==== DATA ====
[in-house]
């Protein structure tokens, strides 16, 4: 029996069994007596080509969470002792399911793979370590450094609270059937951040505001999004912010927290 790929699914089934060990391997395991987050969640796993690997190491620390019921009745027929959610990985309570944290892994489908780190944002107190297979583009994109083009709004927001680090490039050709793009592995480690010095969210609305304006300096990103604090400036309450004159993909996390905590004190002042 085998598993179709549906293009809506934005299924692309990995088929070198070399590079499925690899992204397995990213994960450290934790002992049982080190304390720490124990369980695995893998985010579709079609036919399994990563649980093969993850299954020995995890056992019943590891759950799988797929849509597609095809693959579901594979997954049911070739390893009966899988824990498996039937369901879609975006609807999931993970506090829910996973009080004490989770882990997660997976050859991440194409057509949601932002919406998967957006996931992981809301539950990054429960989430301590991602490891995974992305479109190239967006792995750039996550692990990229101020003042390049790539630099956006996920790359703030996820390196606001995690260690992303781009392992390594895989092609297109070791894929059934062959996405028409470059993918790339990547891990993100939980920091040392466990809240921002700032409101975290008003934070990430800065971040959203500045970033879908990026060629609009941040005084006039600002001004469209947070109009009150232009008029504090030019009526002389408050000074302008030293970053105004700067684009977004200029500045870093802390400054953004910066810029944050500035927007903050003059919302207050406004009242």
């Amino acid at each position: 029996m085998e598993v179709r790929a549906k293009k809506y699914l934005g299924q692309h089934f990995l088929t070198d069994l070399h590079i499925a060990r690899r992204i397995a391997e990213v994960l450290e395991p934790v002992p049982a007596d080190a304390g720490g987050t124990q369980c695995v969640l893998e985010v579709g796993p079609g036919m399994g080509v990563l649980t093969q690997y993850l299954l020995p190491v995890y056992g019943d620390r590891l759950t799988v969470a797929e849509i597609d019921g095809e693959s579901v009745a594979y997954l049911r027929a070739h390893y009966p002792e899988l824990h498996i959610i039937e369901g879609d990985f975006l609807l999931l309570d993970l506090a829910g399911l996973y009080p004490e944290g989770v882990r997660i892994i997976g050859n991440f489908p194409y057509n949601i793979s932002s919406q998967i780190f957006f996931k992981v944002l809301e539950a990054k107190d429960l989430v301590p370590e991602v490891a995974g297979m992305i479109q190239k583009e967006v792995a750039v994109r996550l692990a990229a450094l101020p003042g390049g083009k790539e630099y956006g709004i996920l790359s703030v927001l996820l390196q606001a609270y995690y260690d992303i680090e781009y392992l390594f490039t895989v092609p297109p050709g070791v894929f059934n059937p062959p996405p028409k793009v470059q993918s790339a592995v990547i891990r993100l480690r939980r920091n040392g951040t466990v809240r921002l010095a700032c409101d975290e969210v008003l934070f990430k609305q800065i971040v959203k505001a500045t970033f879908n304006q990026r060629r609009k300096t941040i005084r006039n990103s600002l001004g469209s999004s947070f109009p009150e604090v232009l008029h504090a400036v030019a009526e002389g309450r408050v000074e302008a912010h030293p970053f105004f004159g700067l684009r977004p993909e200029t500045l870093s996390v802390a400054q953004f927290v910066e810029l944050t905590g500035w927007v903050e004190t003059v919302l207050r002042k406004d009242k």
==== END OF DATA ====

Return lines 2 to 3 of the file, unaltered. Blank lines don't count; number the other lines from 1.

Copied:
């Protein structure tokens, strides 16, 4: 029996069994007596080509969470002792399911793979370590450094609270059937951040505001999004912010927290 790929699914089934060990391997395991987050969640796993690997190491620390019921009745027929959610990985309570944290892994489908780190944002107190297979583009994109083009709004927001680090490039050709793009592995480690010095969210609305304006300096990103604090400036309450004159993909996390905590004190002042 085998598993179709549906293009809506934005299924692309990995088929070198070399590079499925690899992204397995990213994960450290934790002992049982080190304390720490124990369980695995893998985010579709079609036919399994990563649980093969993850299954020995995890056992019943590891759950799988797929849509597609095809693959579901594979997954049911070739390893009966899988824990498996039937369901879609975006609807999931993970506090829910996973009080004490989770882990997660997976050859991440194409057509949601932002919406998967957006996931992981809301539950990054429960989430301590991602490891995974992305479109190239967006792995750039996550692990990229101020003042390049790539630099956006996920790359703030996820390196606001995690260690992303781009392992390594895989092609297109070791894929059934062959996405028409470059993918790339990547891990993100939980920091040392466990809240921002700032409101975290008003934070990430800065971040959203500045970033879908990026060629609009941040005084006039600002001004469209947070109009009150232009008029504090030019009526002389408050000074302008030293970053105004700067684009977004200029500045870093802390400054953004910066810029944050500035927007903050003059919302207050406004009242």
């Amino acid at each position: 029996m085998e598993v179709r790929a549906k293009k809506y699914l934005g299924q692309h089934f990995l088929t070198d069994l070399h590079i499925a060990r690899r992204i397995a391997e990213v994960l450290e395991p934790v002992p049982a007596d080190a304390g720490g987050t124990q369980c695995v969640l893998e985010v579709g796993p079609g036919m399994g080509v990563l649980t093969q690997y993850l299954l020995p190491v995890y056992g019943d620390r590891l759950t799988v969470a797929e849509i597609d019921g095809e693959s579901v009745a594979y997954l049911r027929a070739h390893y009966p002792e899988l824990h498996i959610i039937e369901g879609d990985f975006l609807l999931l309570d993970l506090a829910g399911l996973y009080p004490e944290g989770v882990r997660i892994i997976g050859n991440f489908p194409y057509n949601i793979s932002s919406q998967i780190f957006f996931k992981v944002l809301e539950a990054k107190d429960l989430v301590p370590e991602v490891a995974g297979m992305i479109q190239k583009e967006v792995a750039v994109r996550l692990a990229a450094l101020p003042g390049g083009k790539e630099y956006g709004i996920l790359s703030v927001l996820l390196q606001a609270y995690y260690d992303i680090e781009y392992l390594f490039t895989v092609p297109p050709g070791v894929f059934n059937p062959p996405p028409k793009v470059q993918s790339a592995v990547i891990r993100l480690r939980r920091n040392g951040t466990v809240r921002l010095a700032c409101d975290e969210v008003l934070f990430k609305q800065i971040v959203k505001a500045t970033f879908n304006q990026r060629r609009k300096t941040i005084r006039n990103s600002l001004g469209s999004s947070f109009p009150e604090v232009l008029h504090a400036v030019a009526e002389g309450r408050v000074e302008a912010h030293p970053f105004f004159g700067l684009r977004p993909e200029t500045l870093s996390v802390a400054q953004f927290v910066e810029l944050t905590g500035w927007v903050e004190t003059v919302l207050r002042k406004d009242k």